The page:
La prestigiosa revista The Classical Quarterly acaba de sacar su número 69.2, en el que Pedro López Barja ha publicado su artículo "The bellum ciuile Pompeianum: the war of words".
The irrelevance of ideology is perhaps one of the most strongly held views shared by the historians of the Late Republic. As indicated by Matthias Gelzer in 1912, in those final years of the Roman Republic, ‘political struggles were fought out by thenobilesat the head of their dependents’. In his opinion, this was nothing more than a power struggle, in which slogans or ideas were merely propaganda, without any real value. In 1931, analysing the political proposals of Cicero, Gelzer's disciple Hermann Strasburger rejected the existence of political parties, as, in his opinion, terms such asoptimatesorpopulareswere merely propagandistic mottos and pure wordplay. As a result, it became widely believed that the civil war between Caesar and Pompey was nothing more than a struggle betweendignitates, that is, a confrontation for leadership between ambitious politicians who were not prepared to compromise. More recently, in 1994, Luigi Loreto considered the conflict between Caesar and Pompey to be aimed at seizing power, unlike ‘ideological’ wars, where the aim was to maintain or instate a specific type of social or political order.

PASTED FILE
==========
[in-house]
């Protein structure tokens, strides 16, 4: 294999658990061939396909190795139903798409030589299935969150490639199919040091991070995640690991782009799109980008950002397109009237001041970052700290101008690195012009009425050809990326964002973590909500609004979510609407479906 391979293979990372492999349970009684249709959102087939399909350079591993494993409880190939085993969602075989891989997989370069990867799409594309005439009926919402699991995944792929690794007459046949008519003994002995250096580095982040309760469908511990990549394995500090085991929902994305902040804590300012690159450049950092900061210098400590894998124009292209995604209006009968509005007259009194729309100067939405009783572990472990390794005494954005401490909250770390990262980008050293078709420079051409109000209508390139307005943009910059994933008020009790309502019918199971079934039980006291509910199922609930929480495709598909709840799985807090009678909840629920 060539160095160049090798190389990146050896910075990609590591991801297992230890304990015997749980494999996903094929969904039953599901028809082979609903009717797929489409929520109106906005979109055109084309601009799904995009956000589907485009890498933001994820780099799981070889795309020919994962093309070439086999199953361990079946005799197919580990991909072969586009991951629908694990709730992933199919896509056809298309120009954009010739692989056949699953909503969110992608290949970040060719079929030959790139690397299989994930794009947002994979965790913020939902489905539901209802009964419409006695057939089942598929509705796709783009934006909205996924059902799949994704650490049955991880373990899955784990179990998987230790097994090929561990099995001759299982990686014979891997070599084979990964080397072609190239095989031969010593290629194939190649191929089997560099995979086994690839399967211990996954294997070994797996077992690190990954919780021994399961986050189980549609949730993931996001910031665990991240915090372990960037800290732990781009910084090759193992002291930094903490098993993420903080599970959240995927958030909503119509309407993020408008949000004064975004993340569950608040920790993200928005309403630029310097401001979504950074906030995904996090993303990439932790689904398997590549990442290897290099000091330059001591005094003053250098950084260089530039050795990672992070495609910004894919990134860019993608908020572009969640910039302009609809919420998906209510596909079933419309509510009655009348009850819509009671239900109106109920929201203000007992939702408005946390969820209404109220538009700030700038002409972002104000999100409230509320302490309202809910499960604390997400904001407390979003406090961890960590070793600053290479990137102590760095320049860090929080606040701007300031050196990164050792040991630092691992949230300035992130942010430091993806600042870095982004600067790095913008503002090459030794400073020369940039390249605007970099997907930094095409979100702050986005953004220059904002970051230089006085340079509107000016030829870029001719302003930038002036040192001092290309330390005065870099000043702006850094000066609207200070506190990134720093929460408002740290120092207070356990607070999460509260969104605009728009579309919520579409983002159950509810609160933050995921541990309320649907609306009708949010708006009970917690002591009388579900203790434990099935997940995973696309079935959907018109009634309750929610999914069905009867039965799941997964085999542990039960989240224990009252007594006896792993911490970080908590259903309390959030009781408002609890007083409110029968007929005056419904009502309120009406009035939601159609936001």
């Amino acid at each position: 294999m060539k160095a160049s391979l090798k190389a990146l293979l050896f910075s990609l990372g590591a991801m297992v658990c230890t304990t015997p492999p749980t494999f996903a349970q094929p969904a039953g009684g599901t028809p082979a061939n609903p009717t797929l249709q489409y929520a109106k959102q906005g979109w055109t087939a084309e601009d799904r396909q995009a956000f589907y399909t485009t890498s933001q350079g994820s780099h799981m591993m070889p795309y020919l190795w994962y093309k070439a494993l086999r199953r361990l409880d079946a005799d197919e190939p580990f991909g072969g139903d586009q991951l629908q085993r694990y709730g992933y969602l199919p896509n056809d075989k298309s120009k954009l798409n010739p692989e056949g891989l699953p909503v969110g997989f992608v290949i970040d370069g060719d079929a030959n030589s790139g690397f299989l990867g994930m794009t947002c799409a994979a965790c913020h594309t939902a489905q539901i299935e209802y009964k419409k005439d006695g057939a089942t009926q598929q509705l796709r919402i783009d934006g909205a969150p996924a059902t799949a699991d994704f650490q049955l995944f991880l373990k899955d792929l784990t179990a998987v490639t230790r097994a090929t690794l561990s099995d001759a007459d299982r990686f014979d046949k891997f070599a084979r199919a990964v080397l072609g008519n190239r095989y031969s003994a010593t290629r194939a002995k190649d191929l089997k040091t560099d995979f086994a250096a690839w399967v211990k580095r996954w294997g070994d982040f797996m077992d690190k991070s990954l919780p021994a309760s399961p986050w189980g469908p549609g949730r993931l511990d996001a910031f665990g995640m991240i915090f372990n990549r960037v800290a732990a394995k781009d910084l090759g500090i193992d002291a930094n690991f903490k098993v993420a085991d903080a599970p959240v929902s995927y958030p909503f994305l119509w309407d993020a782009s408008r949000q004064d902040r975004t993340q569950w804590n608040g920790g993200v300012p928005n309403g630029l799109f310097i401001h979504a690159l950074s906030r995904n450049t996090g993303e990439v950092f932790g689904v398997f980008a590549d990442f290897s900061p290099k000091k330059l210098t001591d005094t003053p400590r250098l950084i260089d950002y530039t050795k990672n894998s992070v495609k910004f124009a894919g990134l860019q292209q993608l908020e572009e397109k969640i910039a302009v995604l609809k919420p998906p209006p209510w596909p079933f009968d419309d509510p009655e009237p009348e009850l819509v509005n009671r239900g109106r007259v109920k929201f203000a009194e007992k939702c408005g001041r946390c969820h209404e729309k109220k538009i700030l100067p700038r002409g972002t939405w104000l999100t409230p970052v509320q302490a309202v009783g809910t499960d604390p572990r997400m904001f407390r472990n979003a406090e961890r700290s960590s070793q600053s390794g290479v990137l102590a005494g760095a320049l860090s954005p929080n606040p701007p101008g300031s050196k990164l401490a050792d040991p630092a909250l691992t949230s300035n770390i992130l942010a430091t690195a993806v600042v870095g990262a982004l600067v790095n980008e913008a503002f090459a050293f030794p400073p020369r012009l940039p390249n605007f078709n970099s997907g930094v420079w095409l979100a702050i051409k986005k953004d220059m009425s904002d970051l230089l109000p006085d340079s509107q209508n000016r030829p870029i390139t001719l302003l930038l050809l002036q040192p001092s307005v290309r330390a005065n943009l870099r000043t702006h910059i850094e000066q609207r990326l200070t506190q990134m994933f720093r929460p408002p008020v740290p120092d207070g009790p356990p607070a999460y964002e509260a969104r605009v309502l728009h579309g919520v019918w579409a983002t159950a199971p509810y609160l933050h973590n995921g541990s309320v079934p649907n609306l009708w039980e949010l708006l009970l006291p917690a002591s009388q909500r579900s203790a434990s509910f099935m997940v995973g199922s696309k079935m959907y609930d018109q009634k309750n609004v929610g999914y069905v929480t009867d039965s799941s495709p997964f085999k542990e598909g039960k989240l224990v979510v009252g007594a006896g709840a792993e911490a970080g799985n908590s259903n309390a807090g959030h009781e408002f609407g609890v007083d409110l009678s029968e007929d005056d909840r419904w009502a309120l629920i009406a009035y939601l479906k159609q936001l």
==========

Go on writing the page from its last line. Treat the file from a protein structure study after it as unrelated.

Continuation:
López Barja, P. 2020. "The bellum ciuile Pompeianum: the war of words". The Classical Quarterly , 69.2: 700–714. ISSN 0009-8388. DOI: 10.1017/S0009838820000014